There’s a bit of a kerfuffle going on about whether Momentum is going to launch a mass purge of the PLP. I doubt they have the organisational skills, however I was interested in just how long members of the PLP had served as MPs and what the politics of the Party were when originally selected. So I scraped a list of the parliament site and organised it as a table. This note talks about the profile of the longevity of PLP members, and which leadership made them. Further thoughts on the political consequences have put in the comments section.
Here is a chart showing how many of today’s PLP entered the House of Commons by date of entry.
PLP (2017) by date of entry to the Commons
Does this tell us anything interesting?
- Most MPs are elected in a General Election. Only 13% were elected at Bye-elections. This is important because the NEC has more power and the local party less when selecting candidates for a bye-election.
- Intakes are larger when Labour wins. Duh!
- The 46 new comers in 2017 is higher than I’d expected.
- There are a surprisingly high number of new entrants in 2010 under Brown’s leadership.
- There remain over 70 members elected under Blair’s leadership. Much of this is because of the newly won seats in 1997 although many of those are no longer in the Commons. i.e. the class of 97 remains large despite attrition from defeat, retirement and shamefully imprisonment.
- Over 25%, including Jeremy Corbyn and Dianne Abbot have served for 20 years or more, it includes all the ’97 intake elected in the Blair landslide.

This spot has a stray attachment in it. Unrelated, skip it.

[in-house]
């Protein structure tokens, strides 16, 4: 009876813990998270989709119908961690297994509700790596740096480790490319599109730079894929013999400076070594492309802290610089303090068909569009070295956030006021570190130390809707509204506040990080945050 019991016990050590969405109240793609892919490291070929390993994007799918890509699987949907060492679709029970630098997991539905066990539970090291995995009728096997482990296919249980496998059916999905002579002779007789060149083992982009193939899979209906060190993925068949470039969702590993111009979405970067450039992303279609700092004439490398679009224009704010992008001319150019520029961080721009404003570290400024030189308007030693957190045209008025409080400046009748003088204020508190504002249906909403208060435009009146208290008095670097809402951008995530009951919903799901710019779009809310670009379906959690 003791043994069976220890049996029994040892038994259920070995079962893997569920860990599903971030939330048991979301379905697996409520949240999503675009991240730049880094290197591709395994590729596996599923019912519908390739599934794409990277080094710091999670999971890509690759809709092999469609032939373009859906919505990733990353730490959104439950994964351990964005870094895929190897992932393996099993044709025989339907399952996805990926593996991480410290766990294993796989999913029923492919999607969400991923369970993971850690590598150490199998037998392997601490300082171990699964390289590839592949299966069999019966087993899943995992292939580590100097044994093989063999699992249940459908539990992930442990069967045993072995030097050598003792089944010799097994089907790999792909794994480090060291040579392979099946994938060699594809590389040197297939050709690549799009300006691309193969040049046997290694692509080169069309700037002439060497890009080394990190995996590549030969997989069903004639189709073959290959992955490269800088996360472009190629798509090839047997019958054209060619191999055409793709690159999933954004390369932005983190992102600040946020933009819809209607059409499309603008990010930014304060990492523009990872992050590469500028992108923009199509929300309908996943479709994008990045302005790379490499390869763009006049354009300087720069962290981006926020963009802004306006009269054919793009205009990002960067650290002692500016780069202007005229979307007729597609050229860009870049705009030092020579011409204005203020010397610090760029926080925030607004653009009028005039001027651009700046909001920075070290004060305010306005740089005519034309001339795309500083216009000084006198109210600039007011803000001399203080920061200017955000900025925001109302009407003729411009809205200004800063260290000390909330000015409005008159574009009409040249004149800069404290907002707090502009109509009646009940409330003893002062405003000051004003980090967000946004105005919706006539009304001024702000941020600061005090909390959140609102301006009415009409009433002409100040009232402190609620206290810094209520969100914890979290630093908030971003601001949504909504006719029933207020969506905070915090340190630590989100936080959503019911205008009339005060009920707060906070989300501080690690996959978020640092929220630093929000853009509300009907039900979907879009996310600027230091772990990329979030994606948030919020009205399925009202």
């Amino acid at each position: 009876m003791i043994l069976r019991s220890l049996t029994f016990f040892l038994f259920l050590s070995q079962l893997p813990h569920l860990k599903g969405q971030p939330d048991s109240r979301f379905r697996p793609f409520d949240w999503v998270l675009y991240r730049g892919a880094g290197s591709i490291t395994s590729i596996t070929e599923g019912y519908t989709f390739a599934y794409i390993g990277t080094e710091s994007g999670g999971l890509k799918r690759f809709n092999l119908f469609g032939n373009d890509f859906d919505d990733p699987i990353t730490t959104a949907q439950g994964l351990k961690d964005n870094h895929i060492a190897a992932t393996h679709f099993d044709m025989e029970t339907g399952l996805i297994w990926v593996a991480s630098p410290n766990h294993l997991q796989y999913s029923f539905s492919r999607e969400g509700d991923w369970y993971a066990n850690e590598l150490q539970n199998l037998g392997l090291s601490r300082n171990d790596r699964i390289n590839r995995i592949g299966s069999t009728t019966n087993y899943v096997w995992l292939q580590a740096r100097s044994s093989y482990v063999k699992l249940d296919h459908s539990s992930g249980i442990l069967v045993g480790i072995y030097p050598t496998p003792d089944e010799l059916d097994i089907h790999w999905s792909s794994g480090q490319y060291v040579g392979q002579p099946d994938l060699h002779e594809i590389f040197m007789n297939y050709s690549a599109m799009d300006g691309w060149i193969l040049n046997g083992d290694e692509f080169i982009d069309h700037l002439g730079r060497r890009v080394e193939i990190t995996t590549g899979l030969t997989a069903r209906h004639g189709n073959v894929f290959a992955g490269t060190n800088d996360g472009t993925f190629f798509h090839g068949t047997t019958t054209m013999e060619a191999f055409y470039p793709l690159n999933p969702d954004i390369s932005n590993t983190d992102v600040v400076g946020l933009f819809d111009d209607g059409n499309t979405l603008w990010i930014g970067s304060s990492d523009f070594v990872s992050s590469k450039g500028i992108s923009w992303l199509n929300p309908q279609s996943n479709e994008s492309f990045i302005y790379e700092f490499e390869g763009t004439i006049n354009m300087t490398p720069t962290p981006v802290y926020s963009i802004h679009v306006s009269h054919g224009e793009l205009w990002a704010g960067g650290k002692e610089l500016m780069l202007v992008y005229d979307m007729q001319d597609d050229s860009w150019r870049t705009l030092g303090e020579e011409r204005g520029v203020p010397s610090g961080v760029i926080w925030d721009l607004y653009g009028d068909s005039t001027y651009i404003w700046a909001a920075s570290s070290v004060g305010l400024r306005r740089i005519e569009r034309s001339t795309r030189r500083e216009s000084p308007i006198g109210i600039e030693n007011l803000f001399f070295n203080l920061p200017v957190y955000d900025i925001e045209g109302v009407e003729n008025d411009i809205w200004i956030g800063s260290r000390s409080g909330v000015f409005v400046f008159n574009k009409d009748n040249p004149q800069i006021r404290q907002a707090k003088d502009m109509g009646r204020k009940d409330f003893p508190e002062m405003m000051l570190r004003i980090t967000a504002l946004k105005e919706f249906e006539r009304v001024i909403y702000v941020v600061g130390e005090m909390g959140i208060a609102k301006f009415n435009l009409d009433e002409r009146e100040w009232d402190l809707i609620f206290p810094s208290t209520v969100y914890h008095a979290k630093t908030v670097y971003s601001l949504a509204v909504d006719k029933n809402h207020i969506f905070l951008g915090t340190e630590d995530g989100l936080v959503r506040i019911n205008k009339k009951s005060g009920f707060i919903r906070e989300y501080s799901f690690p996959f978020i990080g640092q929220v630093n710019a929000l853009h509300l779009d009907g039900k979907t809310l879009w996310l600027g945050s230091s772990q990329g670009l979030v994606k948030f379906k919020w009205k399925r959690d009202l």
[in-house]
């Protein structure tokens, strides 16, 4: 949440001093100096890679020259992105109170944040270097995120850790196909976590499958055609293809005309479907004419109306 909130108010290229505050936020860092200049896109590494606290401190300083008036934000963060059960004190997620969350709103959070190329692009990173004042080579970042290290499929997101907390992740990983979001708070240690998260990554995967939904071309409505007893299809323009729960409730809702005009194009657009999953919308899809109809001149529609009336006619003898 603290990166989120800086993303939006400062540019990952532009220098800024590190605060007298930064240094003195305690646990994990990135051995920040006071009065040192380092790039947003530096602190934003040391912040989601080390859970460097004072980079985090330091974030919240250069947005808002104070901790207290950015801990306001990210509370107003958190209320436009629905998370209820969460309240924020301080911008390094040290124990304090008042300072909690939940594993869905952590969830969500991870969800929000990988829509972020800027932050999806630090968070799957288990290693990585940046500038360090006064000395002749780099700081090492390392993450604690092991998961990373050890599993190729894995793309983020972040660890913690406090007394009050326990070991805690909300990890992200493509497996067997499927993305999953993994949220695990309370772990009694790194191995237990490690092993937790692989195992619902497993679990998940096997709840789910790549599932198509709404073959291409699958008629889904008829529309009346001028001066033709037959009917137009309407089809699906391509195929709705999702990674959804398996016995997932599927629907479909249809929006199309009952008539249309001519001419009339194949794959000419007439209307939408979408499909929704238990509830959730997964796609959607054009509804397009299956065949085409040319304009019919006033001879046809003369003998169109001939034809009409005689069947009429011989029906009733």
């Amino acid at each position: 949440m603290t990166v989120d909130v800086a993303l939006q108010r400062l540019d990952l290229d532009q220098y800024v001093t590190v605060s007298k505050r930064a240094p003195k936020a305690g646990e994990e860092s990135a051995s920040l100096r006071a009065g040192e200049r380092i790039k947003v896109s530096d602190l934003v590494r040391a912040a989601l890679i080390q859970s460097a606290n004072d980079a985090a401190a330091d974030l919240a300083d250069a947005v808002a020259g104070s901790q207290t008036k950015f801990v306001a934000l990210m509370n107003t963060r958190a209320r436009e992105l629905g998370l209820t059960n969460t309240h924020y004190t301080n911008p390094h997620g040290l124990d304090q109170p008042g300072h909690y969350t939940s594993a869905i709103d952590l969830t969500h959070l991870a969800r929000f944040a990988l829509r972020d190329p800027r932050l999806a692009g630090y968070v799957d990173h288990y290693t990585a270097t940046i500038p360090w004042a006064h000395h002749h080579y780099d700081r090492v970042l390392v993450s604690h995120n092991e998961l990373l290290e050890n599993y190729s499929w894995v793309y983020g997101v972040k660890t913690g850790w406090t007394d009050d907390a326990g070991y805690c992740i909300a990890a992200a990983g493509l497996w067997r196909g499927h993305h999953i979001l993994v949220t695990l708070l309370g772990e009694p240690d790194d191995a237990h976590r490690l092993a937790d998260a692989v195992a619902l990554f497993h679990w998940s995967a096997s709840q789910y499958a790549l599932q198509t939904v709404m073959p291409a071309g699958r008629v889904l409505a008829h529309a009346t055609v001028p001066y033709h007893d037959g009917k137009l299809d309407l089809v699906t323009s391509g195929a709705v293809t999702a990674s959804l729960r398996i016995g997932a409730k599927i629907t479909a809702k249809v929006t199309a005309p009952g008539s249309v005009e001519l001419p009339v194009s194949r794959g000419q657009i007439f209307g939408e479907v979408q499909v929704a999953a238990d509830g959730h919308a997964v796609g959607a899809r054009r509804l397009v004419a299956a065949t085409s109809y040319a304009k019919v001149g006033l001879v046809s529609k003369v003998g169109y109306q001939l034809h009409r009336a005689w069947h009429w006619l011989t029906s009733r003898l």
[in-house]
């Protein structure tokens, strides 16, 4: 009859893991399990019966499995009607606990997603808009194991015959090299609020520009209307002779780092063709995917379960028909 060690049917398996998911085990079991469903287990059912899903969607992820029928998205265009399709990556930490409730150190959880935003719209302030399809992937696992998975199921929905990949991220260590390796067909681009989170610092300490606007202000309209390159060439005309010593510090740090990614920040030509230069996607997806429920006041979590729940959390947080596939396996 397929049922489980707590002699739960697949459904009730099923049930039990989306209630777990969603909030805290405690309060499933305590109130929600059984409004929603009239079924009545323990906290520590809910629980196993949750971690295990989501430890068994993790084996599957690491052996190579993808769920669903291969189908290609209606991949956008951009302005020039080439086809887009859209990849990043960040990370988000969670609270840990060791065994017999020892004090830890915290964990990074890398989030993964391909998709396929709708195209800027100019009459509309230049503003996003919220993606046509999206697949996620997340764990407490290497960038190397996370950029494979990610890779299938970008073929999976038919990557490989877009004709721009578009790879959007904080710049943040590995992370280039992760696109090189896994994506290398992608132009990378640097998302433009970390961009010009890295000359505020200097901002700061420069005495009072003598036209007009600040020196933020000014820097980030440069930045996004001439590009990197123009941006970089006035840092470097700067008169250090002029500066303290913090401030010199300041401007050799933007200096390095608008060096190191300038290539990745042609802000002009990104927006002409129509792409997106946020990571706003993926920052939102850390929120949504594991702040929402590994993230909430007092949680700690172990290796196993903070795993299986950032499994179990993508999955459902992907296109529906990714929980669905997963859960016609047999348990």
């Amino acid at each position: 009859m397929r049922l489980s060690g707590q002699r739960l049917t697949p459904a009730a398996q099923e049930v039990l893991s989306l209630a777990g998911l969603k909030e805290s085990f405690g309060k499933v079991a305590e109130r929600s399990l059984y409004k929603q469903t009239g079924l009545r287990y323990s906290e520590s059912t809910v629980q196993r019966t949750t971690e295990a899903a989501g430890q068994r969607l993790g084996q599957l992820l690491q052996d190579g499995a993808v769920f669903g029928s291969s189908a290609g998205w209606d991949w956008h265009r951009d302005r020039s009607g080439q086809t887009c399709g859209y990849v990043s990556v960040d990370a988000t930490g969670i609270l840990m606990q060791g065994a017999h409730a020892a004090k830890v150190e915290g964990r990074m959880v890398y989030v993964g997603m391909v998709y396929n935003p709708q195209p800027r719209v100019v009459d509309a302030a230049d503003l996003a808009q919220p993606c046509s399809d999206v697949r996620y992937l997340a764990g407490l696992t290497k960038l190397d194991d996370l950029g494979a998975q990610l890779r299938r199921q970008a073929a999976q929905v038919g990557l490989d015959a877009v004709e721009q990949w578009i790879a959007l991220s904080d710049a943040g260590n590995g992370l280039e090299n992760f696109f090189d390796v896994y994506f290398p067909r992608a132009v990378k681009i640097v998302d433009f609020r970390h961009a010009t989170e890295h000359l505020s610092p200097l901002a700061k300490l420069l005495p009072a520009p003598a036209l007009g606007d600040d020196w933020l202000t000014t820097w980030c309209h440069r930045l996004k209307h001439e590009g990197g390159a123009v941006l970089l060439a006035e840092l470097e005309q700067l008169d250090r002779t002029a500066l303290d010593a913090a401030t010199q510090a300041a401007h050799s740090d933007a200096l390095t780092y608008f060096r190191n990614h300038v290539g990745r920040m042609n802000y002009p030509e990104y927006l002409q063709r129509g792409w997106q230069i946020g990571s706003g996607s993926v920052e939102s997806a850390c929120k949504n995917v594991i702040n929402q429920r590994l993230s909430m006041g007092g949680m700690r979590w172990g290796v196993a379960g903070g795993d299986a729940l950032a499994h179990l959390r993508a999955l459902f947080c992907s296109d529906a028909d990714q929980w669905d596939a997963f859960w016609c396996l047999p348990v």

- 45% of Labour’s MPs are women.
- 10 MPs are re-entrants; I have used the date of first entry.
- Labour won 12 bye-election between 2010 & 2015, but most were defences.
This next diagram shows the number of MPs in the 2017 PLP by my classification of the dominant leadership faction. It shows the overwhelming majority of MPs were selected under a right wing (or moderate) hegemony.
We can also note that today the Party has close to 600,000 members today but we should remember that under Blair in 1997, the membership was nearly 400,000 but it didn’t last and by 2010, it had fallen to around 150,000. Sadly, its hard to know the average membership longevity of the Party nationally but it will be closer to two years than twenty. It has to be asked if these longer serving MPs still represent their local Parties.
PLP (2017) by date of entry to the Commons, classified by hegemonic faction
An alternative way of looking at this is by the Leader of the Party.
PLP (2017) by date of entry to the Commons, grouped by Leader